I’m in a great professional development cohort at school that meets regularly to discuss ways in which we can cultivate student leaders and provide them with leadership opportunities within our classroom.

One teacher presented the following John Quincy Adams quote that I had never heard before:

“If your actions inspire others to dream more, learn more, do more and become more, you are a leader”

This prompted me to think about recent lessons in my health class and called to mind a task that I set my students last week. We are currently half way through a personal health goal project. Tying in with National Health Standard 6 I am providing my students the opportunity to demonstrate the ability to use goal setting skills to enhance their health.

In the most recent lesson I paired students with another student whom they didn’t really know. They interviewed each other to find out how each was doing in the pursuit of their health goal. Specifically students were to share their successes and failures and obstacles that they had faced. The room was a buzz of conversation as students listened to each other’s obstacles and then provided possible solutions.

In the 250 word reflection written as a homework task, some of the students wrote some great comments, proving that they were able to inspire their peers to learn more and to do more, and potentially to become healthier individuals.

“ [My partner]  suggested that I could find workout videos or websites if I wanted to try something fun, and thats what she does with her track group during the off season. I am definitely going to try that.”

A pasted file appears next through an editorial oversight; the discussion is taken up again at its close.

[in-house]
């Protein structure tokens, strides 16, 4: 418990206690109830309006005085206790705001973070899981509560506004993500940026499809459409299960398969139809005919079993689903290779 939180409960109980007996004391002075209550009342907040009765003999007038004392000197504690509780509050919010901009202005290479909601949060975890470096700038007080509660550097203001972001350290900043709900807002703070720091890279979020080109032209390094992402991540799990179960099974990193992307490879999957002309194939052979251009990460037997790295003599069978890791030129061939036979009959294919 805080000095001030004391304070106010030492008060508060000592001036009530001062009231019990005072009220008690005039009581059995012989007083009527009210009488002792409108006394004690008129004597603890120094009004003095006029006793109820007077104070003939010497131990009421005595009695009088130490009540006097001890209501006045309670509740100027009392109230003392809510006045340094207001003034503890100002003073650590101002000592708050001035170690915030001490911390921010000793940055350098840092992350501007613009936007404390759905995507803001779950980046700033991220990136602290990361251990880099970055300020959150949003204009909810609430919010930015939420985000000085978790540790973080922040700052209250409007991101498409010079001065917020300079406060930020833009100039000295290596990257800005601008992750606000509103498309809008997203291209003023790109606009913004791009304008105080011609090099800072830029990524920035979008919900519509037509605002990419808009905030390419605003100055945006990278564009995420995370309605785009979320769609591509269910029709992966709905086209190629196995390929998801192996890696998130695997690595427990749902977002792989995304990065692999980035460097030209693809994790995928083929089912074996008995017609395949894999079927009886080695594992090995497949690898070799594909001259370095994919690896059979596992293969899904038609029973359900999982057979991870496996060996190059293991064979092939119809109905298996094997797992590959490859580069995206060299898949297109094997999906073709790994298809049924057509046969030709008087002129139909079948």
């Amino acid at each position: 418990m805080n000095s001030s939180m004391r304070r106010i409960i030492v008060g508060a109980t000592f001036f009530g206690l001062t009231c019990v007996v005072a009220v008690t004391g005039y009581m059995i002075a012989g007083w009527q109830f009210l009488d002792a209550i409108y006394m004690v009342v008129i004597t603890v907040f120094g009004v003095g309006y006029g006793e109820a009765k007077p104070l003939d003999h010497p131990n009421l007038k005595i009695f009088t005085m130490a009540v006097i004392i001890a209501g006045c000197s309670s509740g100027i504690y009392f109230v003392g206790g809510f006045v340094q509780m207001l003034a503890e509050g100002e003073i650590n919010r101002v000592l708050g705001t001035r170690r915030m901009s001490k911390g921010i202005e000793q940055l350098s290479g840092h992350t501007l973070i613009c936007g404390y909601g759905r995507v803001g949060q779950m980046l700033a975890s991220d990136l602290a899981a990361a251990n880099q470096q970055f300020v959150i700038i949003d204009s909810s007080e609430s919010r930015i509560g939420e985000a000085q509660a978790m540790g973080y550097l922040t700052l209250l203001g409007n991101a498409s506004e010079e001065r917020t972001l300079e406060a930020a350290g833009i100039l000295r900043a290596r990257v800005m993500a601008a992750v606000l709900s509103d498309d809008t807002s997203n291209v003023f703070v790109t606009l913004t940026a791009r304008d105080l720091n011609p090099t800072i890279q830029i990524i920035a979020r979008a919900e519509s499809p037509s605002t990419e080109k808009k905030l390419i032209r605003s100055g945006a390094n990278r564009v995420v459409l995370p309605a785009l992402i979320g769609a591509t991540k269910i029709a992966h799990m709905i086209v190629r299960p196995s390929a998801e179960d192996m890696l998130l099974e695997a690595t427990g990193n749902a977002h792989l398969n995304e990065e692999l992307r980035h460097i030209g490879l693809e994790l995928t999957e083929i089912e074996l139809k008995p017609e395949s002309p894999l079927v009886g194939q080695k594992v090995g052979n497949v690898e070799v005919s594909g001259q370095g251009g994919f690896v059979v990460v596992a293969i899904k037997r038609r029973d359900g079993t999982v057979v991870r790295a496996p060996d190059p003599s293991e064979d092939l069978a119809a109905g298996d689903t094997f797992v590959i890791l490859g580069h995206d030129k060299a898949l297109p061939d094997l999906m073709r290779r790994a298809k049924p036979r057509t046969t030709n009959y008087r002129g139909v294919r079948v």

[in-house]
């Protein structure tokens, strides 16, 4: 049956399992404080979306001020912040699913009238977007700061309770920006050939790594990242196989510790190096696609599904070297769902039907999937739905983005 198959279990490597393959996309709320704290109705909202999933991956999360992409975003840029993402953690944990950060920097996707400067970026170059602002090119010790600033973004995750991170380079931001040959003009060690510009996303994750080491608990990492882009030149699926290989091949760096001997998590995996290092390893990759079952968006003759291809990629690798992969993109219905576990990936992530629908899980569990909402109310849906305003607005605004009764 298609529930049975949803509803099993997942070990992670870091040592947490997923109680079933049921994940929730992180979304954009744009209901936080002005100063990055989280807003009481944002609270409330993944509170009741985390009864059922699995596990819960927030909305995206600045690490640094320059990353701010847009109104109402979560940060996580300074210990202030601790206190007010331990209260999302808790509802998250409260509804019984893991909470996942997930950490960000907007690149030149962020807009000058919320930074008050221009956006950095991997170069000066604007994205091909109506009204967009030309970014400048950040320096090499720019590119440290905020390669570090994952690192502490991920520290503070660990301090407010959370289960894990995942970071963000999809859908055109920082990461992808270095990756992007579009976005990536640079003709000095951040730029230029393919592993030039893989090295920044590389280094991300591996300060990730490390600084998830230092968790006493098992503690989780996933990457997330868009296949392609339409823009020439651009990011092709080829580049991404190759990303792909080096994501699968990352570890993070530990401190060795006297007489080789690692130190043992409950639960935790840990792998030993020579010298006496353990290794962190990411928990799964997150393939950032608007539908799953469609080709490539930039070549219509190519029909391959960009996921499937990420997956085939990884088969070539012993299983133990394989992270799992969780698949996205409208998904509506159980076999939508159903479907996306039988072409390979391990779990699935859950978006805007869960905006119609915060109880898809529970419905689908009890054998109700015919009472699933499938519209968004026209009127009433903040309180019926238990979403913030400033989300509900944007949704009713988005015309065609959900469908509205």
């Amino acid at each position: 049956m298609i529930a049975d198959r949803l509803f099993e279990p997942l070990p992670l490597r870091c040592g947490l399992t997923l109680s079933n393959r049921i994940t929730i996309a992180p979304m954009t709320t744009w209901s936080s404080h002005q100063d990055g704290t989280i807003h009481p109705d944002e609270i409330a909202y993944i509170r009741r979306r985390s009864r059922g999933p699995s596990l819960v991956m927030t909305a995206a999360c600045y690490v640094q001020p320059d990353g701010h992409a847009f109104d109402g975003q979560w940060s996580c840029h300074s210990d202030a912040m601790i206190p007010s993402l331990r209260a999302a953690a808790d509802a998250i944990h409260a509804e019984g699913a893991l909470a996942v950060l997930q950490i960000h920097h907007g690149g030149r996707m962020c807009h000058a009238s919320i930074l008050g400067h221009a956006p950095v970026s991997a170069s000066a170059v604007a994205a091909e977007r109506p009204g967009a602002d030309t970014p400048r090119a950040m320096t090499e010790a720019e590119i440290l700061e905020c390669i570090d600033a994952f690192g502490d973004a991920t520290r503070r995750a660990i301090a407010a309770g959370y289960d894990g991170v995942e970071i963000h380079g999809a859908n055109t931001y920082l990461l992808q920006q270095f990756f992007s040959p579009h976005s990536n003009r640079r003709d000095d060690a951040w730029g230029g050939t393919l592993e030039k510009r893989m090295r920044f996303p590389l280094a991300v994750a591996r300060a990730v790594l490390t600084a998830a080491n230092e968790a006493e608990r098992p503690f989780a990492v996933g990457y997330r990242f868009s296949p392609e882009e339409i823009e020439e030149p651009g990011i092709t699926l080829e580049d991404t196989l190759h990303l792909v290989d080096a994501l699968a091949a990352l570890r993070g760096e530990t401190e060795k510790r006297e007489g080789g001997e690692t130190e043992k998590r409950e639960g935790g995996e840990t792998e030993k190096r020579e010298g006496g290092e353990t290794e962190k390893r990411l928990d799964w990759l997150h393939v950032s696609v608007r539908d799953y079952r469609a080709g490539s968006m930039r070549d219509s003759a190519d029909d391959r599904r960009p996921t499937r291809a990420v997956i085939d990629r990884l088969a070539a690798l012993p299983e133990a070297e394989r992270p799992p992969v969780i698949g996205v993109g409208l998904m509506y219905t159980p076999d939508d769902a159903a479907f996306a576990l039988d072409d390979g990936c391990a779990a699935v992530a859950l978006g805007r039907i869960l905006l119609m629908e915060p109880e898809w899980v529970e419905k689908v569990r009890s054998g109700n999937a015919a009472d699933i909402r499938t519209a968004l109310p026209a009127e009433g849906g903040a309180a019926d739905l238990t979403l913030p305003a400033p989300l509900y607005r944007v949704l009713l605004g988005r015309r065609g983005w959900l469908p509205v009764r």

“I said that it would be a good idea for him to post a sticky note somewhere he sees every day reminding him to do his goal, like I did with my sleeping goal earlier.” 

“[My partner] said some days before he had 2 sodas a day so he is really cutting down. He said he feels better drinking water but he did say he occasionally wanted a drink that had that sweetness so I suggested juice.” 

“[My partner]’s goal was to exercise 3 times a week, and she told me how she has been jogging after school. Since I run cross county and track, I gave her some tips about my favorite routes to run in the offseason.”

This simple task allowed each student to demonstrate expertise in a subject that they had claimed ownership. They became leaders among their peers. Each one of them.

With another 5 more weeks of our goal setting project to come I am excited to see my students further develop their health literacy and I look forward to sharing their results in a later post.


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